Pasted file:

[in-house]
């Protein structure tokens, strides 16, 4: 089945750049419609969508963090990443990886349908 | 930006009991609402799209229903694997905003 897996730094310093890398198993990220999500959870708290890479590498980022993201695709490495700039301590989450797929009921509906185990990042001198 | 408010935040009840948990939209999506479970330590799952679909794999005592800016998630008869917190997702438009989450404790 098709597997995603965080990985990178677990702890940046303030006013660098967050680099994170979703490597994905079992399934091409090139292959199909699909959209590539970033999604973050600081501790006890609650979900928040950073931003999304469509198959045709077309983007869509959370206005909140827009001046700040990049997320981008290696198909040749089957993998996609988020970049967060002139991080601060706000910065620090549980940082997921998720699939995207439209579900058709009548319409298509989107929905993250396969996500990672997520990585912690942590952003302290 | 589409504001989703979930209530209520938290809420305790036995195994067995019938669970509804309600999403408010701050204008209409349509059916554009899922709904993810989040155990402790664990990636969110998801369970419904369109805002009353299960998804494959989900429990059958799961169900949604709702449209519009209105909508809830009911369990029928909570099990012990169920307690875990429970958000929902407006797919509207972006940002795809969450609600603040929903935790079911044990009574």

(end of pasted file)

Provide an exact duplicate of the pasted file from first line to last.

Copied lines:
[in-house]
């Protein structure tokens, strides 16, 4: 089945750049419609969508963090990443990886349908 | 930006009991609402799209229903694997905003 897996730094310093890398198993990220999500959870708290890479590498980022993201695709490495700039301590989450797929009921509906185990990042001198 | 408010935040009840948990939209999506479970330590799952679909794999005592800016998630008869917190997702438009989450404790 098709597997995603965080990985990178677990702890940046303030006013660098967050680099994170979703490597994905079992399934091409090139292959199909699909959209590539970033999604973050600081501790006890609650979900928040950073931003999304469509198959045709077309983007869509959370206005909140827009001046700040990049997320981008290696198909040749089957993998996609988020970049967060002139991080601060706000910065620090549980940082997921998720699939995207439209579900058709009548319409298509989107929905993250396969996500990672997520990585912690942590952003302290 | 589409504001989703979930209530209520938290809420305790036995195994067995019938669970509804309600999403408010701050204008209409349509059916554009899922709904993810989040155990402790664990990636969110998801369970419904369109805002009353299960998804494959989900429990059958799961169900949604709702449209519009209105909508809830009911369990029928909570099990012990169920307690875990429970958000929902407006797919509207972006940002795809969450609600603040929903935790079911044990009574």